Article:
The upward trend that had been in place in China’s PP and PE markets since mid December gained speed following the end of the Chinese New Year holiday at the beginning of February, as per ChemOrbis. However, the resistance against rising prices built on the buyers’ side has grown, forcing traders and distributors to step back from their offers. Many resellers express losing confidence over the near term market outlook while some producers prefer to withdraw their offers rather than give into discounts as energy markets and feedstock costs are sustaining their bullish run.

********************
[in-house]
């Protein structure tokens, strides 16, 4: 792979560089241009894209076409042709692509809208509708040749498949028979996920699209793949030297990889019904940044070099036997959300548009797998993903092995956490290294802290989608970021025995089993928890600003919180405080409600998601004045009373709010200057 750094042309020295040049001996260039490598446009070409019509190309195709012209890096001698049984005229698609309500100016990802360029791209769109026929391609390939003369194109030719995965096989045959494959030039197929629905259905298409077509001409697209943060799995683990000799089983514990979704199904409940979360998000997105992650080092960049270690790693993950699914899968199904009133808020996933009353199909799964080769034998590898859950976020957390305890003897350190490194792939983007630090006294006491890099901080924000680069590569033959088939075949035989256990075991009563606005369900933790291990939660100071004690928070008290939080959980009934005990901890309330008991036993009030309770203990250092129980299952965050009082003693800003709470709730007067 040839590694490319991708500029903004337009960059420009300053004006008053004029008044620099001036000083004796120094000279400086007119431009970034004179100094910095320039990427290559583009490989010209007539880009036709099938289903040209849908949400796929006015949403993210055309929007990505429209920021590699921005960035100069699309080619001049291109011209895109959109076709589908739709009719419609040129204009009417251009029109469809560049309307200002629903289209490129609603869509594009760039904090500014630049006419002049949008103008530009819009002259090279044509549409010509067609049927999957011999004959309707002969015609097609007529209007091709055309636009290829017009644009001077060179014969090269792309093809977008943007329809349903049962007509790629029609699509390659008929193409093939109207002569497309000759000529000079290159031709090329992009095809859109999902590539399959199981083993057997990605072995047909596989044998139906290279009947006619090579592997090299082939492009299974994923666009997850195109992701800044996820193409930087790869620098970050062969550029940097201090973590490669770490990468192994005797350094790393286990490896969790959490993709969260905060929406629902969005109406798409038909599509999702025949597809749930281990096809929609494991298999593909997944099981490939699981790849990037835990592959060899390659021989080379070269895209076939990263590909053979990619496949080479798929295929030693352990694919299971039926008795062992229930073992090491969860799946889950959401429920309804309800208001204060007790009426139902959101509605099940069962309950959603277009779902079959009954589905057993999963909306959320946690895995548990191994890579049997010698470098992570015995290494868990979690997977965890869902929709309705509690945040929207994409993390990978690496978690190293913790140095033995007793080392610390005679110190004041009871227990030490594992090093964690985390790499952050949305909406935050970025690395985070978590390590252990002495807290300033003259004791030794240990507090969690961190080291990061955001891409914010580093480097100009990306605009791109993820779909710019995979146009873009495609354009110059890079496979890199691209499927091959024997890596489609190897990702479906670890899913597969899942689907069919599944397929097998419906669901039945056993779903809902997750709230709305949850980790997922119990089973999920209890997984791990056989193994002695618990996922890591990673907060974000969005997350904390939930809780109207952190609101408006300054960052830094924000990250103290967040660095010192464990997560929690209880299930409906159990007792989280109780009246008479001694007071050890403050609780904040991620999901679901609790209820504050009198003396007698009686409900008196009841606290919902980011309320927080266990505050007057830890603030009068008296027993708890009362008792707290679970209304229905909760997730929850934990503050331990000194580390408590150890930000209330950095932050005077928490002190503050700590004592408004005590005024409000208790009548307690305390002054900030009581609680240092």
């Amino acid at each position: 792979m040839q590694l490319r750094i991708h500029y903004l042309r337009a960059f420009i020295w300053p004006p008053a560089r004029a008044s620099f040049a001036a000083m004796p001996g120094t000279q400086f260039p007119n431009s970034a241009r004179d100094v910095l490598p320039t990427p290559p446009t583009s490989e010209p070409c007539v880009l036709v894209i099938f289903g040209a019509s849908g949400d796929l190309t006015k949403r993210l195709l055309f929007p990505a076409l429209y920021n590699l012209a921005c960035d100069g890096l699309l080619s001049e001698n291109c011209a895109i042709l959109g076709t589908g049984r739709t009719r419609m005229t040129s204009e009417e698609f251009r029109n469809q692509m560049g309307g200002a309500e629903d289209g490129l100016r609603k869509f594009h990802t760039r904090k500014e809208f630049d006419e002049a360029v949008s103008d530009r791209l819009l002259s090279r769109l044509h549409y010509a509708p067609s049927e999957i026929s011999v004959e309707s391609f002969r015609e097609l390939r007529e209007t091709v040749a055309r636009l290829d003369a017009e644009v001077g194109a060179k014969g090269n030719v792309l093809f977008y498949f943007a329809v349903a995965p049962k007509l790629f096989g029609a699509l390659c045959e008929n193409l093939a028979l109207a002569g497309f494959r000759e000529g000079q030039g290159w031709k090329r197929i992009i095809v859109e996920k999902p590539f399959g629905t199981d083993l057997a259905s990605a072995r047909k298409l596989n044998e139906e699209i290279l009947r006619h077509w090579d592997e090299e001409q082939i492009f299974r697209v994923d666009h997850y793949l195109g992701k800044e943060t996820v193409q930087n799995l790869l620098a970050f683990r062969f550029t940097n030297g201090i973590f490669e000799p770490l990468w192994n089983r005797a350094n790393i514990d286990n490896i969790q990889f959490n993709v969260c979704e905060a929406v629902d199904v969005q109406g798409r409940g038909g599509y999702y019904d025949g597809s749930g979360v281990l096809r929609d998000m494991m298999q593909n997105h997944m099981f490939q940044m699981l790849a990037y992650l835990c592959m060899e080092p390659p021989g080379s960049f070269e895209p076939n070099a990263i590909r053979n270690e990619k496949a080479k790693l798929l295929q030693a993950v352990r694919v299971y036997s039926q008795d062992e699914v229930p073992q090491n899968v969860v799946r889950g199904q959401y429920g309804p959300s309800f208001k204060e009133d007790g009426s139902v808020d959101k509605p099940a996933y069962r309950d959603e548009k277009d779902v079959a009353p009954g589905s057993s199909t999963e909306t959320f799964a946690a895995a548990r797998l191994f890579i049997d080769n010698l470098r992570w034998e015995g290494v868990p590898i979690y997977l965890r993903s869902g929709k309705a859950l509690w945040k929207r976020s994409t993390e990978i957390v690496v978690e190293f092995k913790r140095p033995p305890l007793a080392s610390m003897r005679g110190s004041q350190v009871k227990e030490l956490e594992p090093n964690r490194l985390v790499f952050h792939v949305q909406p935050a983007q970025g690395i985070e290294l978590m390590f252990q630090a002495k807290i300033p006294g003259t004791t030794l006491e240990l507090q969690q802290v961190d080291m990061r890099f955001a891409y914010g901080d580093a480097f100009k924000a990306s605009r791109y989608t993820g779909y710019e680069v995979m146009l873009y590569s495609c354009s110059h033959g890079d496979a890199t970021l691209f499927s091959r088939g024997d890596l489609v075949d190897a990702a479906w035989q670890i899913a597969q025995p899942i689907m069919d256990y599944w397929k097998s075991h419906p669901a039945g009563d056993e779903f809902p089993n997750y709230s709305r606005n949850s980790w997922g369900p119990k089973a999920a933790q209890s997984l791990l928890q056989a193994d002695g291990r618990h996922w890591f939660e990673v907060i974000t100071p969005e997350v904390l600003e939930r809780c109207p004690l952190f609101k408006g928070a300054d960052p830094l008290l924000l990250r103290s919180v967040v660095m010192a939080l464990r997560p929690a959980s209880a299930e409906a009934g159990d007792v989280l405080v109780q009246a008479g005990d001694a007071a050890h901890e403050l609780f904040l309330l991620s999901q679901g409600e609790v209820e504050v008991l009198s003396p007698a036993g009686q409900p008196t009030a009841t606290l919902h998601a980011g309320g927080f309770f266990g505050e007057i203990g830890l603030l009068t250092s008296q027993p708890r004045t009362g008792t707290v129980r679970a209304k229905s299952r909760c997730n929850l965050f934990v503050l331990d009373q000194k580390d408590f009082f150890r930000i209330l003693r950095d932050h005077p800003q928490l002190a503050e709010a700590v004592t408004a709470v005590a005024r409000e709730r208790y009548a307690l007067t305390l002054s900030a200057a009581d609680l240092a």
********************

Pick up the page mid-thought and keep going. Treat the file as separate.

In the PE market, softer prices first surfaced in the local market by late last week with distributors showing willingness to offer discounts for firm bids as persistently poor demand together with the falling futures market have added to their sales pressure. Most distributors say that they prefer to do back to back business without any plan to replenish stocks for the near term. Converters have already been repelled from the market since they mostly report receiving insufficient orders from their end product markets. On the other hand, the firmer market level is still supported by high upstream costs. A distributor commented, “Although the overall sentiment is bearish this week and we are under sales pressure, this softening may not be long lasting considering the energy complex and rising ethylene costs.” Indeed, a Middle Eastern producer has applied a brand new increase on its LDPE and LLDPE offers to China for February, blaming higher costs and insufficient availability. Nevertheless, a company source said, “We have had to withdraw our recently hiked offers as we have faced stiff resistance. We have received bids standing US$60/ton lower than our offer levels. Even though we cannot make sales for now, we prefer to hold onto our offers instead of surrendering to price cuts.” The PP market is drawing a similar picture too. Most distributors report holding their offers steady for this week but they all say that they are open to agree on discounts to speed up their sales amidst thin buying interest. A distributor remarked, “Even though I have held my offers stable, I am telling my customers that I am open to negotiation for every account.” Some distributors also commented that the monetary easing earlier expected will likely be delayed in China due to the need to fight higher inflation. “This will inevitably result in tight credits for buyers and demand will fail to recover,” they argue. Regarding the import market, a couple of traders said that the import offers they have received this week are softer now that rapid increases have pushed buyers away from the market. One of them mentioned, “Our stocks are already high and we have no intention to replenish stocks in the near term. We prefer to take a waiting stance in anticipation of softer prices to come.” Another trader, on the other hand, commented, “We are not planning to cut our offers for now in the midst of high costs and low stocks. Although we are suffering from slow sales, I don’t think that prices will drop substantially as long as crude oil and propylene costs remain at the currently high levels.”